Apparently Richard Dawkins was worried that people might have forgotten what an asshat [applicable to all people] he is. So, helpful fellow that he is, he decided to give us all a demonstration of why he’s one of the atheist movement’s biggest liabilities, a “humanist” who has trouble remembering to act human [not saying he isn't human, mind - just has trouble acting like we'd like to see caring humans act].

This is the most acerbic of all the posts I have so far read on this side of the divide. And it somehow manages to avoid gendered slurs, threats, harassment, and other such specialties of the Slyme Pit and friends. You know, the kind of tactics Richard Dawkins himself says are beyond the pale. Yes, there’s a photoshop at the top of that post, showing a young Dawkins gazing in wonder at himself. It doesn’t quite rise to the level of photoshopping people into pornography, or splashing their images with “rape cum,” now, does it? There’s a difference between using a photoshop job to comment on a directly relevant aspect of an argument in a way that isn’t vicious or spiteful, and a photoshop job meant to harm and degrade.

So. What have we learned today, kids? That we will have disagreements, sometimes heated, sometimes quite sharp, in this community. That was never in doubt. Refer back to the opening phrases of the joint letter, and you will see it was never meant to stifle disagreement or dissent. What it was meant to do was tell those who think that attacking people on intensely personal levels, that threatening them, stalking them, harassing them, is the way to disagree, that they are wrong. That is not disagreement. That’s being horrible for the sake of being horrible. And we don’t need that in atheism.

Now, for those who may still be unclear on the concepts, allow me to direct you to Alex’s excellent post:

This isn’t a peace accord – it’s a treaty establishing terms of engagement.

And those in this community who deliberately refuse to understand that, and who take sharp disagreement amongst those of us who either signed or agreed with that joint statement as carte blanche to go back to being outrageous assholes, are not now and have never been arguing in good faith.

We’re going to argue. We’re even going to argue heatedly, and intensely, and sometimes impolitely. We may sometimes overstep, and have to apologize, and learn from our mistakes. We may not even like each other.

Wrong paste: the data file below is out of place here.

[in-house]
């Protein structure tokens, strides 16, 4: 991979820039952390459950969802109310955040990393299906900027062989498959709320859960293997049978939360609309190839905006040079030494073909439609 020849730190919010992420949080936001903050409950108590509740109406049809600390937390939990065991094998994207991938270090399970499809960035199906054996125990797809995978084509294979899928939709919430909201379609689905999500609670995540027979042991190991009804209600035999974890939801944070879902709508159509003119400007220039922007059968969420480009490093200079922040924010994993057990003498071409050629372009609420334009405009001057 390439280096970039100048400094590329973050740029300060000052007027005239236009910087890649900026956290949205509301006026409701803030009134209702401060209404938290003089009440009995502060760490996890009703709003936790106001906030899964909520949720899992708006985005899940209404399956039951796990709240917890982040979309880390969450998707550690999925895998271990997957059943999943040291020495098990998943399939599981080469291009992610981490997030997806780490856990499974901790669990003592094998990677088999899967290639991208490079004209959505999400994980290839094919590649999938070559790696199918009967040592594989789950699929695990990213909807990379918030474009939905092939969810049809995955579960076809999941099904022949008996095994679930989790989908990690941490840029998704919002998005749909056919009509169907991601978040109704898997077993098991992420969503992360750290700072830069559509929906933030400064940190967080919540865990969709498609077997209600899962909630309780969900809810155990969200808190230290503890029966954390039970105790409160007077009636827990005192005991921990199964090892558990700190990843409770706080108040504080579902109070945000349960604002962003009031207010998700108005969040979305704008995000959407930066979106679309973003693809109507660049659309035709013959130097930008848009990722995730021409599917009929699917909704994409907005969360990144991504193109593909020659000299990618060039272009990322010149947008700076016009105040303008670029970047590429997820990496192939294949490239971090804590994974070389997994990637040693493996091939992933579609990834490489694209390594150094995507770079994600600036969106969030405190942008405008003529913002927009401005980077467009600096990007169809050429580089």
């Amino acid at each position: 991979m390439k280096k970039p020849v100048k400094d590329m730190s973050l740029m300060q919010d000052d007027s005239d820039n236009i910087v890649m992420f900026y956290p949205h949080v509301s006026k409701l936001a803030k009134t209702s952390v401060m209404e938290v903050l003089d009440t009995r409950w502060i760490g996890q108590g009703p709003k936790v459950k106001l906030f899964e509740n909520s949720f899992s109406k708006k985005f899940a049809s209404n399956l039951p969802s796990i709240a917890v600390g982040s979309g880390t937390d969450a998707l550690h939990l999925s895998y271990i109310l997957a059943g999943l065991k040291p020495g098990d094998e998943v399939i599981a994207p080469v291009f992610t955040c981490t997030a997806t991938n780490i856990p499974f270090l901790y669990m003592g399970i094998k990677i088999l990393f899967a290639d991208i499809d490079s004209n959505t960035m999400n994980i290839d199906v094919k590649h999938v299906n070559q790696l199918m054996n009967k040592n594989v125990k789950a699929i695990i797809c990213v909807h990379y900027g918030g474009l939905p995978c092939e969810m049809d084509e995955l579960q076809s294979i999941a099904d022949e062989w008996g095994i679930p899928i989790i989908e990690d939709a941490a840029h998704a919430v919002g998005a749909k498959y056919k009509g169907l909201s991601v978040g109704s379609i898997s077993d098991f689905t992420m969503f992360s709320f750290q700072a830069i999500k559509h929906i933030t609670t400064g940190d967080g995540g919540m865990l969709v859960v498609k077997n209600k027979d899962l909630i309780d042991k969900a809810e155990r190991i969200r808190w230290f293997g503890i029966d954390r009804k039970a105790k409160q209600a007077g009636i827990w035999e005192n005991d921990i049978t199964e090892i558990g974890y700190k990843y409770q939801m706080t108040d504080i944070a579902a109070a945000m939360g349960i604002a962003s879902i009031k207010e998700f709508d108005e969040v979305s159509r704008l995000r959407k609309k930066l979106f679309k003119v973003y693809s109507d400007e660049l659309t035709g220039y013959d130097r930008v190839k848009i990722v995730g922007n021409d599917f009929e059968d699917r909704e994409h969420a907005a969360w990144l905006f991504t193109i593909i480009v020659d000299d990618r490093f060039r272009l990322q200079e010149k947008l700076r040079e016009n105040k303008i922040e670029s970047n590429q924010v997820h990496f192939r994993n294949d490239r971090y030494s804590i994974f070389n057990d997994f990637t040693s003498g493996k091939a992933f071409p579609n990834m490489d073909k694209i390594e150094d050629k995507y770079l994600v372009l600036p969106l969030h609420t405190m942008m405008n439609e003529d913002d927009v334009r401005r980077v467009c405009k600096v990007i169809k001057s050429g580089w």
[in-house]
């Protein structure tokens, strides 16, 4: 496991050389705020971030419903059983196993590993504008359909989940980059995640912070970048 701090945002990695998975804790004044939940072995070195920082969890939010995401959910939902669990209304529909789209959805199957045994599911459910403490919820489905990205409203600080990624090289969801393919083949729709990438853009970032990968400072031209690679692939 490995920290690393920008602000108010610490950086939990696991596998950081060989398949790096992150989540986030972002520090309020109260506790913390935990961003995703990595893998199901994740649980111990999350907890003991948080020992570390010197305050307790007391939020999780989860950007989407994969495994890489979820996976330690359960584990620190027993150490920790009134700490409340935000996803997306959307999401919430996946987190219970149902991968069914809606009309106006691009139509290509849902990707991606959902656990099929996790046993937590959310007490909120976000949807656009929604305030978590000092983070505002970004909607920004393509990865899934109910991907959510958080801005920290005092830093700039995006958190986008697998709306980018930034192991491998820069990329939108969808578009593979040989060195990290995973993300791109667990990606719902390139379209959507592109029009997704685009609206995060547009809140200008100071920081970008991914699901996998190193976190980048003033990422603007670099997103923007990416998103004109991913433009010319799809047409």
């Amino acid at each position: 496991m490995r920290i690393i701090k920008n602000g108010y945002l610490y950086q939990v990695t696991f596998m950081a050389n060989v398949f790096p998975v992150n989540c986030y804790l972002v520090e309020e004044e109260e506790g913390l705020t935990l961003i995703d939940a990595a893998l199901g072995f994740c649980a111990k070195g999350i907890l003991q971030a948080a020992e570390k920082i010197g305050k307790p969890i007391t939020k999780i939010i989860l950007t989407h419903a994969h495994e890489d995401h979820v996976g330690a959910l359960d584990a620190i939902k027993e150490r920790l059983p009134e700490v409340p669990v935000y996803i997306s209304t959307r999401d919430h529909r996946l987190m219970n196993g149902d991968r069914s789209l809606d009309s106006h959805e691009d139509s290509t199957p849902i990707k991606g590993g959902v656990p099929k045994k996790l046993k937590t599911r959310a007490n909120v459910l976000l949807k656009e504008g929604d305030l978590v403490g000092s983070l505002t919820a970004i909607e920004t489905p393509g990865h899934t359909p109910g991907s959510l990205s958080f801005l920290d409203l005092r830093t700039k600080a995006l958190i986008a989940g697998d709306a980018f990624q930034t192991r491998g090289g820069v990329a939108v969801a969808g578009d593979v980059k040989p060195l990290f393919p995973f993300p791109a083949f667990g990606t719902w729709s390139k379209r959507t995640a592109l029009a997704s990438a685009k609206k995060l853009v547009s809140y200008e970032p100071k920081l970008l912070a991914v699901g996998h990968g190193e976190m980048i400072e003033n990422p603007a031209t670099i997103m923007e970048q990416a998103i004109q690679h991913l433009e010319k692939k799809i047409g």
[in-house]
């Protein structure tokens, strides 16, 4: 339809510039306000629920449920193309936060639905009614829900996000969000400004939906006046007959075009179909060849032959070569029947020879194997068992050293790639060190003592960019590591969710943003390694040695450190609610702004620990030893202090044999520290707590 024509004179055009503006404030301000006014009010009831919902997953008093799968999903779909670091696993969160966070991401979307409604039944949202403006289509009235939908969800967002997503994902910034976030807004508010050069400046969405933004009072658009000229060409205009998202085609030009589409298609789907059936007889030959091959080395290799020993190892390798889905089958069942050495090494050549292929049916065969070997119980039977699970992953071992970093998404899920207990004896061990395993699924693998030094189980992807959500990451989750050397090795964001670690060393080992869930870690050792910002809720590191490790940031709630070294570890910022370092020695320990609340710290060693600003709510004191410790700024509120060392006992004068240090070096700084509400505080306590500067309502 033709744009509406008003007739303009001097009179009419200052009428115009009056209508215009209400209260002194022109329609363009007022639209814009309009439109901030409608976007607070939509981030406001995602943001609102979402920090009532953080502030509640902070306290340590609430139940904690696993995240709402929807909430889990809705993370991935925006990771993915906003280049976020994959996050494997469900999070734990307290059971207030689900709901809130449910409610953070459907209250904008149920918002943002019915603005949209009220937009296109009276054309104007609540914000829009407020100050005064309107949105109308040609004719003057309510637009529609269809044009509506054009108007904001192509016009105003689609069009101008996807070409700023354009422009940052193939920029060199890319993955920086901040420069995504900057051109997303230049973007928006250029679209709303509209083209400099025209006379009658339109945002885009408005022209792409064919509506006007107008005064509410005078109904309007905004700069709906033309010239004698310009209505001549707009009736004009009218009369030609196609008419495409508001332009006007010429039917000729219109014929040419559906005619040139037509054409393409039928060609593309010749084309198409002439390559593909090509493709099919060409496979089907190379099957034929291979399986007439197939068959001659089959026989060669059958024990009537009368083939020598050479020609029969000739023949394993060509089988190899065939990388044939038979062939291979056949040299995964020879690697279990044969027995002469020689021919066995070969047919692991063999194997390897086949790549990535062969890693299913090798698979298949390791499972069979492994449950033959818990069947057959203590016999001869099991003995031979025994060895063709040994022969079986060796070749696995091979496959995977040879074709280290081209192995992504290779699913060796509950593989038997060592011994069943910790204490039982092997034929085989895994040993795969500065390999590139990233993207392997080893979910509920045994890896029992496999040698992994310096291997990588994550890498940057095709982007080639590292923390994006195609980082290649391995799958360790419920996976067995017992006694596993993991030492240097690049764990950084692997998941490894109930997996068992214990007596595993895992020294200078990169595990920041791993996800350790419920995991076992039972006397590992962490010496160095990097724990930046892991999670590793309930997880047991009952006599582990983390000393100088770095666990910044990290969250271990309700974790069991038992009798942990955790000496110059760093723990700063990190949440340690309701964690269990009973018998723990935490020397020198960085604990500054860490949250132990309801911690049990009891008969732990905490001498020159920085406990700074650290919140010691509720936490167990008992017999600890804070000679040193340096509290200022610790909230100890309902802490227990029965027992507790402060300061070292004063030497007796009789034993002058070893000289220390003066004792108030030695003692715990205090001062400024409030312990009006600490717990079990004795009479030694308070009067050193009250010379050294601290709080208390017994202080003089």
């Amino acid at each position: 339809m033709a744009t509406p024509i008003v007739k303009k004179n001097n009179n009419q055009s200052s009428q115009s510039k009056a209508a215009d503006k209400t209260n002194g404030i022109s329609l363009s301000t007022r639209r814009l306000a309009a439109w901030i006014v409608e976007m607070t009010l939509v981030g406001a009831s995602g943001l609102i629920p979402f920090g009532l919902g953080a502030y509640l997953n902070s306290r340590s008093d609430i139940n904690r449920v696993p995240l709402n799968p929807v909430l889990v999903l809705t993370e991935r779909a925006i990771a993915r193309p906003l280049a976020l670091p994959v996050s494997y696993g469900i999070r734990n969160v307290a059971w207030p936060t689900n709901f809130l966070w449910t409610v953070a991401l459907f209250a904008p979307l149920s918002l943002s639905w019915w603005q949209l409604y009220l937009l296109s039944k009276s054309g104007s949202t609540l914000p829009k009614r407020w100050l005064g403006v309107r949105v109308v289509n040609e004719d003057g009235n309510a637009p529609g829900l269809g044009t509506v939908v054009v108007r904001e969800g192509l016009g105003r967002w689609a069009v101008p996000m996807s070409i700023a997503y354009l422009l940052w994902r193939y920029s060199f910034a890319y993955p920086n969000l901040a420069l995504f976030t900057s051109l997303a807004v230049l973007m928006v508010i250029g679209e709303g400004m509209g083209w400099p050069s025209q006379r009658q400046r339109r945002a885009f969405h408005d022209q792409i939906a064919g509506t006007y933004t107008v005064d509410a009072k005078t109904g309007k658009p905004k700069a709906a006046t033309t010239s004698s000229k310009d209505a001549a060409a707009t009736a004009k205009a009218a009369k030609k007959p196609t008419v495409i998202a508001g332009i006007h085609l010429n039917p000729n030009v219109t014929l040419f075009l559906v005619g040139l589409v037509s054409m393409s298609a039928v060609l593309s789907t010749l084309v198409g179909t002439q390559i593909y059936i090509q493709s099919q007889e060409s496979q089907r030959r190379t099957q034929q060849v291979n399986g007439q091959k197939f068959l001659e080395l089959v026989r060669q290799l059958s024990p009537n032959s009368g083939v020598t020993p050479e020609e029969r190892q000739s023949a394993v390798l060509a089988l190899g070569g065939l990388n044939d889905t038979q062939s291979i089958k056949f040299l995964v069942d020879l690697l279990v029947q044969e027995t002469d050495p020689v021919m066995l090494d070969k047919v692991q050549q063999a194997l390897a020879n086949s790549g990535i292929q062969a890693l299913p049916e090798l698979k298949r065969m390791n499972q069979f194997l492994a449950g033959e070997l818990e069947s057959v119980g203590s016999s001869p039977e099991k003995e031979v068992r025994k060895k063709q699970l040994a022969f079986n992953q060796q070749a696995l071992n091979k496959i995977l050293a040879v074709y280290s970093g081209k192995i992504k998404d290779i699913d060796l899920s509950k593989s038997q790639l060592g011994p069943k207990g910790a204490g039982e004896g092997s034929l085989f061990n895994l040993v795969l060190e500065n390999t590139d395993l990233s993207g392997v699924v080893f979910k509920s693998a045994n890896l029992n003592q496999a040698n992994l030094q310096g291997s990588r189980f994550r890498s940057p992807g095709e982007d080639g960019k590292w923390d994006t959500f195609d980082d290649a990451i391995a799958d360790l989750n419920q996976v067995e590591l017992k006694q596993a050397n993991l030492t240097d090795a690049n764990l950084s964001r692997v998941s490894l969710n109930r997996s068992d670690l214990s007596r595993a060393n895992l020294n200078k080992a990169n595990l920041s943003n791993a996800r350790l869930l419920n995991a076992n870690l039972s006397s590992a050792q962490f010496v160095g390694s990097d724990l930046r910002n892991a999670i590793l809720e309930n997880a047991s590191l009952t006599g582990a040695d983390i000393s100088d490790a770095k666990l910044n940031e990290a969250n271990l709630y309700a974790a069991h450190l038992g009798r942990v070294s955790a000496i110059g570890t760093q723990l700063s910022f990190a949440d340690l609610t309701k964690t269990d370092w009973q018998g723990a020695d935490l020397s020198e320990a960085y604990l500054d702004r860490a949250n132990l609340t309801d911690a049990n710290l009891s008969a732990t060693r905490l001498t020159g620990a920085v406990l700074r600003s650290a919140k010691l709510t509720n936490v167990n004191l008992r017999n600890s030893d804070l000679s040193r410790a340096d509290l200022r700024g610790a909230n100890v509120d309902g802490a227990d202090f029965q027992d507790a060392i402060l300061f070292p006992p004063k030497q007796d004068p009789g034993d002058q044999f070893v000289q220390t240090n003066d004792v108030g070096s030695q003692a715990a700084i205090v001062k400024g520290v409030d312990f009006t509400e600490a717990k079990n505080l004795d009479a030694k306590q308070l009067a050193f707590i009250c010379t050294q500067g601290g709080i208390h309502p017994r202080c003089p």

But we won’t resort to the sort of abuse heaped on people by members of the Slyme Pit and 4Chan and the MRAs in order to argue. That’s the difference. And it’s an important one.

Now, all that having been said…. For fuck’s sake, Richard, please use some of your not inconsequential wealth to bloody educate yourself on these topics. I know you’re smart enough to learn why you keep getting yourself into trouble on Twitter. Try to do better.

Image shows Richard Dawkins at a lectern. The screen above his head says, "Oh, Richard Dawkins, no."

*They also don’t know how to read comment policies. Mine says, among other things, that if you’ve engaged in bad behavior elsewhere, you don’t get to comment here. That rules out the people who think sharp criticism of a person’s behavior or ideas is equal to stalking, threatening physical harm, photoshopping nasty images of people, and cheering such behavior on. Byeee!

New at Rosetta Stones: Mount Baker At Last! Plus, a Genuine Watercolor

I’ve got the preliminary findings from our maiden voyage to Mount Baker up at Rosetta Stones for ye. You’re gonna love it.

You may also love this photograph of Mount Shuksan:

Image shows what looks like a watercolor image of Mount Shuksan.

Mount Shuksan reflected in a lovely tarn.

Looks sorta like a watercolor, doesn’t it just? It sorta is: this is Mount Shuksan as reflected in a lovely little tarn on Mount Baker Highway.

It’s the real thing – I’ve just played a bit with the brightness and such. Here’s the untouched version:

Mount Shuksan as reflected in the tarn.

Mount Shuksan as reflected in the tarn, without the fiddling around.

Okay, and I flipped it right-side up, too. See it in its non-reflected glory at Rosetta Stones, and find out why it’s really actually green.

Perhaps It’s Time to Renounce My Atheism and Worship Satan

I love it when Satanists see Christians behaving badly achieving freedom of religion and decide to twist their noses partake of said freedom (via Zingularity):

In a statement, the Satanic Temple said that it will use the Supreme Court’s recent Hobby Lobby decision to exempt its believers from state-mandated informed consent laws that require women considering abortions to read pro-life material.